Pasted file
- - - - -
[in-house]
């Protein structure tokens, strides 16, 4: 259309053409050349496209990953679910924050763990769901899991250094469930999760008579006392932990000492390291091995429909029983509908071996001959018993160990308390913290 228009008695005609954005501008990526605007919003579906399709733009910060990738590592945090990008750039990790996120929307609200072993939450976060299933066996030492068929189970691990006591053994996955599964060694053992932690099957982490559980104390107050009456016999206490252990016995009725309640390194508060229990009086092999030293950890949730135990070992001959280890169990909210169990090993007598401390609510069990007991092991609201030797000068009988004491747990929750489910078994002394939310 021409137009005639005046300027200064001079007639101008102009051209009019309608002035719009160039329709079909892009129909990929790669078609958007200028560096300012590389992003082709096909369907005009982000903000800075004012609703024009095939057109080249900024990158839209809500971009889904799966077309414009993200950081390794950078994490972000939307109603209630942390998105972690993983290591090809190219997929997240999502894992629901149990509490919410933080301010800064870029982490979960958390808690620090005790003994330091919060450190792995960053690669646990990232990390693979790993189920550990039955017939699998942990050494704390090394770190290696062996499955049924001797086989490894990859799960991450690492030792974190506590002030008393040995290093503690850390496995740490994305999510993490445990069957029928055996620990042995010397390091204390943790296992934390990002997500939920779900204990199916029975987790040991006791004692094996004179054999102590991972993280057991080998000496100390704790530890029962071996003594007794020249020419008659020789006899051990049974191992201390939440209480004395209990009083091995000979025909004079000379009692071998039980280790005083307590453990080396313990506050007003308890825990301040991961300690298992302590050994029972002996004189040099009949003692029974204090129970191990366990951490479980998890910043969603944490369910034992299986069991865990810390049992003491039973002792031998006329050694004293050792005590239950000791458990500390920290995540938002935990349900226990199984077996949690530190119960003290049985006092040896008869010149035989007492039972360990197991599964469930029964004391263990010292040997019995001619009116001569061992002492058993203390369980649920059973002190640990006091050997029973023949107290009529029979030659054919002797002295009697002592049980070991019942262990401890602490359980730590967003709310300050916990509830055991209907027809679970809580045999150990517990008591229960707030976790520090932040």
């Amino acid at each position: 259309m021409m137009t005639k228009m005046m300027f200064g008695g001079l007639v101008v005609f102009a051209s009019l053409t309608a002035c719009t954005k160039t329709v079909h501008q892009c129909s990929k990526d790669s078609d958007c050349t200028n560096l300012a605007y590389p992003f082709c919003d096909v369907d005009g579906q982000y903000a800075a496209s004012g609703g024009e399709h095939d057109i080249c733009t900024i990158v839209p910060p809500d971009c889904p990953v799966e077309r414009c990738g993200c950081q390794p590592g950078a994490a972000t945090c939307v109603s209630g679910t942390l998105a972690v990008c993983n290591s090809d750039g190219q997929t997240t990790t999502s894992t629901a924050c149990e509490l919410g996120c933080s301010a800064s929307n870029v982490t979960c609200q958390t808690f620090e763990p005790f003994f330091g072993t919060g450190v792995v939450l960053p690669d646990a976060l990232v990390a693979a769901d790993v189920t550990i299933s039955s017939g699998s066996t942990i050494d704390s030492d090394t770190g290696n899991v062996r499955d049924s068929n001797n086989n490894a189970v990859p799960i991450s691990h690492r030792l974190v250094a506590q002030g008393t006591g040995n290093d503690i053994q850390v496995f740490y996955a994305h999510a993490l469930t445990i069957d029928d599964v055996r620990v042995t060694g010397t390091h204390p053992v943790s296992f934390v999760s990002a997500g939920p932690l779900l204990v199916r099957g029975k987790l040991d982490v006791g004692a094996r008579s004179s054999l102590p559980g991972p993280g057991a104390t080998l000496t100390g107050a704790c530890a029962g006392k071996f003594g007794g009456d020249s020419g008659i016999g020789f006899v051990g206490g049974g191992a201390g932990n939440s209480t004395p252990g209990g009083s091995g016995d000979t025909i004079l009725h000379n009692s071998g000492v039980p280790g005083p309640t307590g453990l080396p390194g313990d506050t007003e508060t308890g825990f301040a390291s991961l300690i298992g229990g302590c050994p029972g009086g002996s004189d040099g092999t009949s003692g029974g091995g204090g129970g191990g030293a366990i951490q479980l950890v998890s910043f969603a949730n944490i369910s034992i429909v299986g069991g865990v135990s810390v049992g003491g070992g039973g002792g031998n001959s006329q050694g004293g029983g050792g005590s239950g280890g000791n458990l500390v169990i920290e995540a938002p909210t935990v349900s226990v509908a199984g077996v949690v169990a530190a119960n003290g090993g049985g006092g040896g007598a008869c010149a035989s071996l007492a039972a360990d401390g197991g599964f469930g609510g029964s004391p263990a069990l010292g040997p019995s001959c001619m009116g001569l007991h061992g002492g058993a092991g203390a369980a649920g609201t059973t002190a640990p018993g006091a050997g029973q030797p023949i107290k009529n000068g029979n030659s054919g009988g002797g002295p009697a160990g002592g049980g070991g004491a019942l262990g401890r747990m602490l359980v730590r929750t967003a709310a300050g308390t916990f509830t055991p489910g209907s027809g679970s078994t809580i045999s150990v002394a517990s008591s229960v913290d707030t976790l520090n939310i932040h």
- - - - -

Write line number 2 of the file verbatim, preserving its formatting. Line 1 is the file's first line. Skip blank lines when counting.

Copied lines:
């Protein structure tokens, strides 16, 4: 259309053409050349496209990953679910924050763990769901899991250094469930999760008579006392932990000492390291091995429909029983509908071996001959018993160990308390913290 228009008695005609954005501008990526605007919003579906399709733009910060990738590592945090990008750039990790996120929307609200072993939450976060299933066996030492068929189970691990006591053994996955599964060694053992932690099957982490559980104390107050009456016999206490252990016995009725309640390194508060229990009086092999030293950890949730135990070992001959280890169990909210169990090993007598401390609510069990007991092991609201030797000068009988004491747990929750489910078994002394939310 021409137009005639005046300027200064001079007639101008102009051209009019309608002035719009160039329709079909892009129909990929790669078609958007200028560096300012590389992003082709096909369907005009982000903000800075004012609703024009095939057109080249900024990158839209809500971009889904799966077309414009993200950081390794950078994490972000939307109603209630942390998105972690993983290591090809190219997929997240999502894992629901149990509490919410933080301010800064870029982490979960958390808690620090005790003994330091919060450190792995960053690669646990990232990390693979790993189920550990039955017939699998942990050494704390090394770190290696062996499955049924001797086989490894990859799960991450690492030792974190506590002030008393040995290093503690850390496995740490994305999510993490445990069957029928055996620990042995010397390091204390943790296992934390990002997500939920779900204990199916029975987790040991006791004692094996004179054999102590991972993280057991080998000496100390704790530890029962071996003594007794020249020419008659020789006899051990049974191992201390939440209480004395209990009083091995000979025909004079000379009692071998039980280790005083307590453990080396313990506050007003308890825990301040991961300690298992302590050994029972002996004189040099009949003692029974204090129970191990366990951490479980998890910043969603944490369910034992299986069991865990810390049992003491039973002792031998006329050694004293050792005590239950000791458990500390920290995540938002935990349900226990199984077996949690530190119960003290049985006092040896008869010149035989007492039972360990197991599964469930029964004391263990010292040997019995001619009116001569061992002492058993203390369980649920059973002190640990006091050997029973023949107290009529029979030659054919002797002295009697002592049980070991019942262990401890602490359980730590967003709310300050916990509830055991209907027809679970809580045999150990517990008591229960707030976790520090932040």